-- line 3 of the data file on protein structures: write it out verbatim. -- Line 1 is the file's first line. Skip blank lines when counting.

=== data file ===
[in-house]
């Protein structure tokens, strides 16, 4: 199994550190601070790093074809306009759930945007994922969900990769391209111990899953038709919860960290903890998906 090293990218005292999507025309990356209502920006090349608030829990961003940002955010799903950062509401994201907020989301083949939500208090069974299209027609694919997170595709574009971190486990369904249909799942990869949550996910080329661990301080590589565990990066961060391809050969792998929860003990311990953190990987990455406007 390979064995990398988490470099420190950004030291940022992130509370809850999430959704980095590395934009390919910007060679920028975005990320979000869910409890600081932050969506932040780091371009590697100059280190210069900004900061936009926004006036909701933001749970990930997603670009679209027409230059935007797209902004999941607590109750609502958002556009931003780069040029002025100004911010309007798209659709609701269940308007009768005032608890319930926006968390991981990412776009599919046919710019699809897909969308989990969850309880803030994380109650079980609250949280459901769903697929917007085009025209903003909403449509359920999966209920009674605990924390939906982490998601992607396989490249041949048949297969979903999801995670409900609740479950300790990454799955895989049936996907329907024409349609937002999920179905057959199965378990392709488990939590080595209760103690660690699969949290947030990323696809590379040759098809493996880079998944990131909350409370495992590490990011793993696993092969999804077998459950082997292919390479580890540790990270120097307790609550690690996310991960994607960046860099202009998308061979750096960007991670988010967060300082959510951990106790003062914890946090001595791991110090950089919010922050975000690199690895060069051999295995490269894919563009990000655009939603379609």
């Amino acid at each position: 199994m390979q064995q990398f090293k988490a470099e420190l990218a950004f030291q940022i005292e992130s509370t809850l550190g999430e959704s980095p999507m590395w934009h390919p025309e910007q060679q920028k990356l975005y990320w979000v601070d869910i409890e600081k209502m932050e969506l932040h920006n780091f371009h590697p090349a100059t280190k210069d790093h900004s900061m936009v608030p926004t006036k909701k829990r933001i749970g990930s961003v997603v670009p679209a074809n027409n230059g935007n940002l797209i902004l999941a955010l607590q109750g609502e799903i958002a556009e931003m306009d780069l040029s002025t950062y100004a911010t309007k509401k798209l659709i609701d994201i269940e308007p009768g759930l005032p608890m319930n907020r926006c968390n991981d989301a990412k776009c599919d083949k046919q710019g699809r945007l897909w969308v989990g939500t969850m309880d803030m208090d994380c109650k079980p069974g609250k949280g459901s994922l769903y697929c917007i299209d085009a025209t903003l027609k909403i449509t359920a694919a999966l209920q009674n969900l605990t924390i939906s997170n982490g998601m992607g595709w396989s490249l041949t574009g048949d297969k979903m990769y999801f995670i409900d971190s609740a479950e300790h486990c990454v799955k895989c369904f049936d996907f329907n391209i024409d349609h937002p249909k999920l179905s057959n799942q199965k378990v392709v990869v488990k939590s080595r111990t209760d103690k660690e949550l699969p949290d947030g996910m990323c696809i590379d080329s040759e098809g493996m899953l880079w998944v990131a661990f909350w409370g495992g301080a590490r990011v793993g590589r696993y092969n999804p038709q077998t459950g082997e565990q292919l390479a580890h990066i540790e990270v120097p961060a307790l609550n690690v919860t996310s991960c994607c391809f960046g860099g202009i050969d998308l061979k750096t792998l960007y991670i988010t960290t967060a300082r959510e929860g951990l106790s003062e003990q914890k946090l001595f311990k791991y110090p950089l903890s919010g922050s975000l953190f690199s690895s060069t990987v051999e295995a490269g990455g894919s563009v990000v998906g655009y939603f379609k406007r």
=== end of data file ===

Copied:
């Amino acid at each position: 199994m390979q064995q990398f090293k988490a470099e420190l990218a950004f030291q940022i005292e992130s509370t809850l550190g999430e959704s980095p999507m590395w934009h390919p025309e910007q060679q920028k990356l975005y990320w979000v601070d869910i409890e600081k209502m932050e969506l932040h920006n780091f371009h590697p090349a100059t280190k210069d790093h900004s900061m936009v608030p926004t006036k909701k829990r933001i749970g990930s961003v997603v670009p679209a074809n027409n230059g935007n940002l797209i902004l999941a955010l607590q109750g609502e799903i958002a556009e931003m306009d780069l040029s002025t950062y100004a911010t309007k509401k798209l659709i609701d994201i269940e308007p009768g759930l005032p608890m319930n907020r926006c968390n991981d989301a990412k776009c599919d083949k046919q710019g699809r945007l897909w969308v989990g939500t969850m309880d803030m208090d994380c109650k079980p069974g609250k949280g459901s994922l769903y697929c917007i299209d085009a025209t903003l027609k909403i449509t359920a694919a999966l209920q009674n969900l605990t924390i939906s997170n982490g998601m992607g595709w396989s490249l041949t574009g048949d297969k979903m990769y999801f995670i409900d971190s609740a479950e300790h486990c990454v799955k895989c369904f049936d996907f329907n391209i024409d349609h937002p249909k999920l179905s057959n799942q199965k378990v392709v990869v488990k939590s080595r111990t209760d103690k660690e949550l699969p949290d947030g996910m990323c696809i590379d080329s040759e098809g493996m899953l880079w998944v990131a661990f909350w409370g495992g301080a590490r990011v793993g590589r696993y092969n999804p038709q077998t459950g082997e565990q292919l390479a580890h990066i540790e990270v120097p961060a307790l609550n690690v919860t996310s991960c994607c391809f960046g860099g202009i050969d998308l061979k750096t792998l960007y991670i988010t960290t967060a300082r959510e929860g951990l106790s003062e003990q914890k946090l001595f311990k791991y110090p950089l903890s919010g922050s975000l953190f690199s690895s060069t990987v051999e295995a490269g990455g894919s563009v990000v998906g655009y939603f379609k406007r």